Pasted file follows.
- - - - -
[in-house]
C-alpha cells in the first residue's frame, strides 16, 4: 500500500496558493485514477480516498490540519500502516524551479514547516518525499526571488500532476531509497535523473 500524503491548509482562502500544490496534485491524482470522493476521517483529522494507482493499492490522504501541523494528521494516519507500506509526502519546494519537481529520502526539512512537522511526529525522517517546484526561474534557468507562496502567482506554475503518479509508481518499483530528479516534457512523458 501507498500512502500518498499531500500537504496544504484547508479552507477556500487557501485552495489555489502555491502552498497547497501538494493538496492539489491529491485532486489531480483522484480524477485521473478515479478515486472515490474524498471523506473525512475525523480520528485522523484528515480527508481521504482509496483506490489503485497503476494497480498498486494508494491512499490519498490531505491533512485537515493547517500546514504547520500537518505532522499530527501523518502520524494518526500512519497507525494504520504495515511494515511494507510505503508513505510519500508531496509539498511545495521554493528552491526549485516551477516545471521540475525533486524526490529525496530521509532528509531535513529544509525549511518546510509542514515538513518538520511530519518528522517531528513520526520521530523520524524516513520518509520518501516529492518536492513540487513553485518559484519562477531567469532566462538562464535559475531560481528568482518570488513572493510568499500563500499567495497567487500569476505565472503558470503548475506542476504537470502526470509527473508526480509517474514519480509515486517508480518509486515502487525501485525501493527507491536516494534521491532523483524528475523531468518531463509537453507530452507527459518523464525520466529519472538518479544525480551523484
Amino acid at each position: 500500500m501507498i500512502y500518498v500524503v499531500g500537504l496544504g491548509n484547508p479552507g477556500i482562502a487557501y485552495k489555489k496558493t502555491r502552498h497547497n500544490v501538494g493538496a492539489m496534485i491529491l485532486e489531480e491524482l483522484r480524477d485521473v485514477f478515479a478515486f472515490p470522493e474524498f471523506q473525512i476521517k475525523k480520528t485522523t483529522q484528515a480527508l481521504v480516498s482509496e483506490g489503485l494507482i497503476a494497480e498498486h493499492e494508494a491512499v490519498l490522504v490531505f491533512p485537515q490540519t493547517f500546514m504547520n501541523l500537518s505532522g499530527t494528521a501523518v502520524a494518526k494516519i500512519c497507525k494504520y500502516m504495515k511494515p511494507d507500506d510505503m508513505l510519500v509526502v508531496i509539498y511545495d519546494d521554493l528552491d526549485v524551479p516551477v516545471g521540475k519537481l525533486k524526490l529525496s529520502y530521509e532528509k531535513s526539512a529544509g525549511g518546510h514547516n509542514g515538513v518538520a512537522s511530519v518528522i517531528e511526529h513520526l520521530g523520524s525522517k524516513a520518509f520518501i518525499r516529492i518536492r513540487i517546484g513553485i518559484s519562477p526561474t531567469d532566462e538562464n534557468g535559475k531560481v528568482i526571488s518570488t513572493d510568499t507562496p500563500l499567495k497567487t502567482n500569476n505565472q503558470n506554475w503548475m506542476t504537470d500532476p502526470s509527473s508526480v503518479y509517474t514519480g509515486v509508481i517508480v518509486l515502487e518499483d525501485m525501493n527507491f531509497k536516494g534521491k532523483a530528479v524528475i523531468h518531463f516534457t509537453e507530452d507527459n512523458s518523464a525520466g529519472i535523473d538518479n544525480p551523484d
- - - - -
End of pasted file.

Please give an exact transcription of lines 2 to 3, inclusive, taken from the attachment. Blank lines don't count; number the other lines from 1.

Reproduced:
C-alpha cells in the first residue's frame, strides 16, 4: 500500500496558493485514477480516498490540519500502516524551479514547516518525499526571488500532476531509497535523473 500524503491548509482562502500544490496534485491524482470522493476521517483529522494507482493499492490522504501541523494528521494516519507500506509526502519546494519537481529520502526539512512537522511526529525522517517546484526561474534557468507562496502567482506554475503518479509508481518499483530528479516534457512523458 501507498500512502500518498499531500500537504496544504484547508479552507477556500487557501485552495489555489502555491502552498497547497501538494493538496492539489491529491485532486489531480483522484480524477485521473478515479478515486472515490474524498471523506473525512475525523480520528485522523484528515480527508481521504482509496483506490489503485497503476494497480498498486494508494491512499490519498490531505491533512485537515493547517500546514504547520500537518505532522499530527501523518502520524494518526500512519497507525494504520504495515511494515511494507510505503508513505510519500508531496509539498511545495521554493528552491526549485516551477516545471521540475525533486524526490529525496530521509532528509531535513529544509525549511518546510509542514515538513518538520511530519518528522517531528513520526520521530523520524524516513520518509520518501516529492518536492513540487513553485518559484519562477531567469532566462538562464535559475531560481528568482518570488513572493510568499500563500499567495497567487500569476505565472503558470503548475506542476504537470502526470509527473508526480509517474514519480509515486517508480518509486515502487525501485525501493527507491536516494534521491532523483524528475523531468518531463509537453507530452507527459518523464525520466529519472538518479544525480551523484
Amino acid at each position: 500500500m501507498i500512502y500518498v500524503v499531500g500537504l496544504g491548509n484547508p479552507g477556500i482562502a487557501y485552495k489555489k496558493t502555491r502552498h497547497n500544490v501538494g493538496a492539489m496534485i491529491l485532486e489531480e491524482l483522484r480524477d485521473v485514477f478515479a478515486f472515490p470522493e474524498f471523506q473525512i476521517k475525523k480520528t485522523t483529522q484528515a480527508l481521504v480516498s482509496e483506490g489503485l494507482i497503476a494497480e498498486h493499492e494508494a491512499v490519498l490522504v490531505f491533512p485537515q490540519t493547517f500546514m504547520n501541523l500537518s505532522g499530527t494528521a501523518v502520524a494518526k494516519i500512519c497507525k494504520y500502516m504495515k511494515p511494507d507500506d510505503m508513505l510519500v509526502v508531496i509539498y511545495d519546494d521554493l528552491d526549485v524551479p516551477v516545471g521540475k519537481l525533486k524526490l529525496s529520502y530521509e532528509k531535513s526539512a529544509g525549511g518546510h514547516n509542514g515538513v518538520a512537522s511530519v518528522i517531528e511526529h513520526l520521530g523520524s525522517k524516513a520518509f520518501i518525499r516529492i518536492r513540487i517546484g513553485i518559484s519562477p526561474t531567469d532566462e538562464n534557468g535559475k531560481v528568482i526571488s518570488t513572493d510568499t507562496p500563500l499567495k497567487t502567482n500569476n505565472q503558470n506554475w503548475m506542476t504537470d500532476p502526470s509527473s508526480v503518479y509517474t514519480g509515486v509508481i517508480v518509486l515502487e518499483d525501485m525501493n527507491f531509497k536516494g534521491k532523483a530528479v524528475i523531468h518531463f516534457t509537453e507530452d507527459n512523458s518523464a525520466g529519472i535523473d538518479n544525480p551523484d